Blood donation is a noble cause. You can save lives of up to three persons from one sitting of blood donation. It promotes weight loss and reduces the risk of heart disease.
Every year millions of people require blood. When a person undergoes cardiovascular or transplant surgery he/she would require blood. It is needed when people suffer from conditions like trauma care, cancer therapy, blood disorders, severe bleeding during delivery or after childbirth, road traffic accidents etc.
According to World Health Organisation (WHO), about 108 million blood donations are collected worldwide. About 50% of these blood donations come from high-income countries.
Blood donation rate is 36.8 donations per 1000 population in high-income countries, 11.7 donations in middle income countries and 3.9 donations in low-income countries.
In 2014, about 10,000 blood centres in 168 countries collected 83 million donations.
Types of blood donors
There are three types of blood donors:
- Voluntary unpaid
WHO states that adequate amount of safe blood comes from voluntary unpaid donors. It has reported an increase of 8.6 million blood donations from voluntary unpaid donors from 2004-2012. 73 countries collect more than 90% of their blood from voluntary unpaid blood donations.
72 countries collect more than 50% of blood supply from family/replacement and paid blood donors.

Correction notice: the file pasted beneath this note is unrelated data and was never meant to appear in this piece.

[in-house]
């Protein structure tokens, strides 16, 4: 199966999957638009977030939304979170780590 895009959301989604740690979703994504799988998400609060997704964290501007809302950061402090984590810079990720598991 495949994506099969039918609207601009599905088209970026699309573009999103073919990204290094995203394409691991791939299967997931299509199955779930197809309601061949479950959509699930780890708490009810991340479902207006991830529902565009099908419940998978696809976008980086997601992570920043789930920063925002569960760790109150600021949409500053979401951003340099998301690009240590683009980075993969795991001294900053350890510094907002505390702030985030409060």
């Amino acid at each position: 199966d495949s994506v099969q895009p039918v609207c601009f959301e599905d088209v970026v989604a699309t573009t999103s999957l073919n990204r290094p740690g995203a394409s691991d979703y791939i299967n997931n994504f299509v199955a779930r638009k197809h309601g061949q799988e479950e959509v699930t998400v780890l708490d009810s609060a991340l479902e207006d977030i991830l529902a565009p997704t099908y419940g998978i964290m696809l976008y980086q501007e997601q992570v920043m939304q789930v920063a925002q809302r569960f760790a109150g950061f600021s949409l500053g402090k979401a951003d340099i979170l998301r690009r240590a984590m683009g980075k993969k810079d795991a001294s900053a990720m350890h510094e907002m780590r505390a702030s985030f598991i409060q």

According to WHO, 25 countries are not able to detect donated blood for one or more infections. Blood as a whole can be used while transfusing. However, blood can be used more effectively when processed into components like plasma, red cell concentrates, etc. Notably, 111 countries have guidelines on appropriate usage of donated blood.
“Thank you for saving my life” Campaign
WHO is organizing a campaign “Thank you for saving my life” on World Blood Donor Day, which falls on 14th June, 2015. Through this campaign, it wants to thank all the donors who save lives daily by donating blood. The organization is looking forward to encourage people all over the world to donate blood voluntarily and regularly with the slogan “Give freely, give often. Blood donation matters.” The campaign throws light on the stories of the people whose lives have been saved through blood donation. This will help in increasing the blood donors in the world and encourage donors to continue blood donation.
What happens to the donated blood?
- After the blood is collected along with several small vials, it is sent to a component laboratory
- The whole blood is separated into red blood cells, platelets and plasma
- The blood is typed and labelled. This includes identifying ABO type and a positive or negative Rh factor. Thereafter, the vial of blood is tested for hepatitis B,C virus, HIV-1, HIV-2, Human T-cell lymphotropic virus, etc.
- After the blood is tested, a blood free of all pathogens and diseases is stored in large refrigerators and freezers. The blood components are packed in special-temperature controlled containers and then they are transported to various sources
Blood cannot be manufactured; it can only come from donors. Hence donate blood today. For more information, consult a family practice doctor online at eVaidya now!
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